The origins of the IMO number
Before 1963 all ships registered at Lloyds of London were allocated a 5-figure identification. This was based on the ship's alphabetical position in the register and therefore could change from year to year. This ceased in 1963-64 when the register allocated a unique 6-figure number, being the Lloyds sequence number (starting at 00001) with addition of a 5 prefix (finishing at 39966). Additions that year began at 540000. Additions (eg new builds) the following year 1964-65 began with 64 and this practice continued until 1970-71. Additionally in year 1969-70 a seventh check digit was added to the 6 figure record.
From 1971-72 numbers were allocated at the time the vessel was ordered not when built. From 1991-92 the first two digits ceased to indicate date of build or order. The organisation IMO (International Maritime Organization) adopted the 7-digit identity on 19 November 1987. Use of the number only became mandatory with (1994)SOLAS effective from 1 January 1996. IMO numbers began to be issued on behalf of IMO from 1998-99.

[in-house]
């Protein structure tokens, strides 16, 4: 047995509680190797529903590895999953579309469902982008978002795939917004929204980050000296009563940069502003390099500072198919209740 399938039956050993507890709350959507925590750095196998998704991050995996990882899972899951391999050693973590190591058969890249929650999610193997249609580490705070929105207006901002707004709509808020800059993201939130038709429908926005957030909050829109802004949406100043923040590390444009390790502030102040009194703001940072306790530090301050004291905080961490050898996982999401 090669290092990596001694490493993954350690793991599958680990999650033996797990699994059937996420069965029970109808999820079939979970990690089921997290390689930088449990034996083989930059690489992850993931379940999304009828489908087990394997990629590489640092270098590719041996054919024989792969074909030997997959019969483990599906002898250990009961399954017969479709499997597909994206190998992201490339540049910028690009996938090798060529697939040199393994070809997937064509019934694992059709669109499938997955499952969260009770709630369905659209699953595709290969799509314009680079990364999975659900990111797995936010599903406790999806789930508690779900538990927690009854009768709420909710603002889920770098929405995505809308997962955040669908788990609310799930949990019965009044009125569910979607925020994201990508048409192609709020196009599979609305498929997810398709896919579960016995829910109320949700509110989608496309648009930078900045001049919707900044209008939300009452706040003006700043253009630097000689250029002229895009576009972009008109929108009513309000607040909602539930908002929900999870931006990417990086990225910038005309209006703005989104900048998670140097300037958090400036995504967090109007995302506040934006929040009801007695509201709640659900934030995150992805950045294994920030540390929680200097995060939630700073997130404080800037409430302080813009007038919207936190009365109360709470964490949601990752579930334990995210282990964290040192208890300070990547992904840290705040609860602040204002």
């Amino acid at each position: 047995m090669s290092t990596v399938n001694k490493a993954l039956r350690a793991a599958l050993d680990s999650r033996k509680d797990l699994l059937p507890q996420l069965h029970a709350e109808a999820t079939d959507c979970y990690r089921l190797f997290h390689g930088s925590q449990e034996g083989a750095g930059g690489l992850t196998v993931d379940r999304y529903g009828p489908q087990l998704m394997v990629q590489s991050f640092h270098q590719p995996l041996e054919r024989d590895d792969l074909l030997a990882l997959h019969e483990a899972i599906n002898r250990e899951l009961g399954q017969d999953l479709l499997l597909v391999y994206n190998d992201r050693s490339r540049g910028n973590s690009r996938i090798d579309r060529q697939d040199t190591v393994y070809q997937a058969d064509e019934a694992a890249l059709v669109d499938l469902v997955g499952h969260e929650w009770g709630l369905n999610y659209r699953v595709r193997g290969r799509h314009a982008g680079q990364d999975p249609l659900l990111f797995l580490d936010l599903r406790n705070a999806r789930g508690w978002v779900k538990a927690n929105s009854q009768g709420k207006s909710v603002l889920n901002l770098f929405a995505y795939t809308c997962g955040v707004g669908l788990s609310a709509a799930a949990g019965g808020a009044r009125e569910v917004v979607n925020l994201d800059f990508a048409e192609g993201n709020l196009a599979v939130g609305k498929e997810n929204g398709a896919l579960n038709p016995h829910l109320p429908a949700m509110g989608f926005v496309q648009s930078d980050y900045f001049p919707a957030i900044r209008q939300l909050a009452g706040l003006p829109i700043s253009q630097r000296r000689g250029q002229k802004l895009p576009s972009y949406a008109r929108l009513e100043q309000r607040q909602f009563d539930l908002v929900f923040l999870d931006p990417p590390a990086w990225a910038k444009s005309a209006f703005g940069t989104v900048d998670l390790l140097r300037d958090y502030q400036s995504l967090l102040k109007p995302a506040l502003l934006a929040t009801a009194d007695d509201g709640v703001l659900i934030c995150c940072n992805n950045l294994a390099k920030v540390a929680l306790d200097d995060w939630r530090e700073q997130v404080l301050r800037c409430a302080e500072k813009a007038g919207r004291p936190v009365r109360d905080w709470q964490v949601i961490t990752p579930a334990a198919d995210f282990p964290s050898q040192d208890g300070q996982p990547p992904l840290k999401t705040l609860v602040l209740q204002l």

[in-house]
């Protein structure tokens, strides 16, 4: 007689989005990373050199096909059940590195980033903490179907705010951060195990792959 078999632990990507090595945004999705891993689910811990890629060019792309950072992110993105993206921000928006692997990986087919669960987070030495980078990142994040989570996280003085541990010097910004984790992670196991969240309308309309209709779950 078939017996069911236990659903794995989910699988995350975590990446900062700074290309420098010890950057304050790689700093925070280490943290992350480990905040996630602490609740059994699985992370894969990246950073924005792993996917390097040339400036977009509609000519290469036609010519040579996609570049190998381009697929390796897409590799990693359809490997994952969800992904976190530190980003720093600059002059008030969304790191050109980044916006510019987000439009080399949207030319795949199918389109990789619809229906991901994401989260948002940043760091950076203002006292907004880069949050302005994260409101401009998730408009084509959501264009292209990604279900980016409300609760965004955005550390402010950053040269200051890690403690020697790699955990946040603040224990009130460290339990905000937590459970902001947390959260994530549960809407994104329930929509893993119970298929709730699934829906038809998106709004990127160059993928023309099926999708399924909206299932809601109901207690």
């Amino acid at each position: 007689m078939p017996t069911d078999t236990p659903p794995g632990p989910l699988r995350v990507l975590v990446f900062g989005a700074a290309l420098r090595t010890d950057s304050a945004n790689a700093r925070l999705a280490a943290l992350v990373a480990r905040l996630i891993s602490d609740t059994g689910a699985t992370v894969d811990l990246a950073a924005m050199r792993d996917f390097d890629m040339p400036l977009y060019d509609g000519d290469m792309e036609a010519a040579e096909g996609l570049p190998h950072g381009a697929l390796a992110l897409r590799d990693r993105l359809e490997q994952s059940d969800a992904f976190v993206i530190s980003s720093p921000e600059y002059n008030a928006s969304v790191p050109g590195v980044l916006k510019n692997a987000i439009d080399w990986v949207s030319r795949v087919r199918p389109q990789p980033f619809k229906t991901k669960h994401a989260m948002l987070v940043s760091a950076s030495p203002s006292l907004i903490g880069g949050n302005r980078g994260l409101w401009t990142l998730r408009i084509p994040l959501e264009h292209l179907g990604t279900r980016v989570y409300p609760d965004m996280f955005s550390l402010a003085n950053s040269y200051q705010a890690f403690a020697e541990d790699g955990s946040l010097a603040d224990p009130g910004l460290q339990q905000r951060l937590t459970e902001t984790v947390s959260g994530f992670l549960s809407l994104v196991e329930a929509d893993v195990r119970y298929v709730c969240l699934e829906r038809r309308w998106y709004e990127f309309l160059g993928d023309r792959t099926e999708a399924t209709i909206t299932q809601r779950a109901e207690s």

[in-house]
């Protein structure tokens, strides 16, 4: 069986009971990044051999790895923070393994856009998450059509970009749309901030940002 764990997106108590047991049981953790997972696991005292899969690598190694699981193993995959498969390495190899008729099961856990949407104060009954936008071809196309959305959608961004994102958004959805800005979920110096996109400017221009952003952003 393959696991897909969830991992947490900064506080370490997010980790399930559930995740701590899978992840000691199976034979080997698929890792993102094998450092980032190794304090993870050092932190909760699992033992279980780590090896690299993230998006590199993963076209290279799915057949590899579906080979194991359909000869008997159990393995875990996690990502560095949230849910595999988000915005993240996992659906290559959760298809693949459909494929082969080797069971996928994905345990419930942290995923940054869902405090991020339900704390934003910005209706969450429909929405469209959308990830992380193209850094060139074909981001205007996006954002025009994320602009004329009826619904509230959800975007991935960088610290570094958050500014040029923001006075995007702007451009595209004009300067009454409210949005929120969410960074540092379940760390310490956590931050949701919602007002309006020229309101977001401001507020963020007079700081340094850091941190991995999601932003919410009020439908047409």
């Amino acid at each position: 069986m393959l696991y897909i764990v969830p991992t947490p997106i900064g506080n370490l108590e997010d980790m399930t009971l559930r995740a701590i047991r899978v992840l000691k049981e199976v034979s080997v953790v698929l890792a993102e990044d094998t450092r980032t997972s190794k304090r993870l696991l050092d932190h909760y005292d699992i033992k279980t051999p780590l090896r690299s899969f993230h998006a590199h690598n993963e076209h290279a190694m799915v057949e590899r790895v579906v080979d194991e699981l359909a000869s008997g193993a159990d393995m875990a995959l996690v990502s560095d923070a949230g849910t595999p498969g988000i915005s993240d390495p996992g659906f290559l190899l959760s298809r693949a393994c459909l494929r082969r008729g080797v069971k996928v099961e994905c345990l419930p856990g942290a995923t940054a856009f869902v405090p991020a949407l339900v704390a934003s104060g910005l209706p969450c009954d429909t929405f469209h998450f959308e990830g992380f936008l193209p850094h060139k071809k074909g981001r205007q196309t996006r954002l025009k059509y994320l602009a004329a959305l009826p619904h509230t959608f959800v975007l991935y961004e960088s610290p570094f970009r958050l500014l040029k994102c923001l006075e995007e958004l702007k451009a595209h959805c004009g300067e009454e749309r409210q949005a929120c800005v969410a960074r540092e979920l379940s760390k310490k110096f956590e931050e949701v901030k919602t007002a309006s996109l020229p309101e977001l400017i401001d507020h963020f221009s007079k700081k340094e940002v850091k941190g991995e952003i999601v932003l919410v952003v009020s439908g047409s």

Go to this site's About page to validate an IMO number.
By the way the IMO number is allocated to the hull of a newbuild and specifically the engine-room area. Therefore, the IMO number is unchanged if a ship is rebuilt on the same hull - but were it sliced into two or more parts to create new vessels the newbuilds would be allocated new numbers. In general display of the IMO number applies to seagoing passenger and cargo ships of over 100 gross tons. Warships and non-powered vessels are exempt, but the categories are ever-changing.
For the purposes of SOLAS the following ships from the database ceased operations prior to introduction of the 7-digit number in 1969 although some survived beyond that date. Ships built after 1969 appear on the list because they are under 100gt, are otherwise exempted (or I have yet to trace the IMO number!)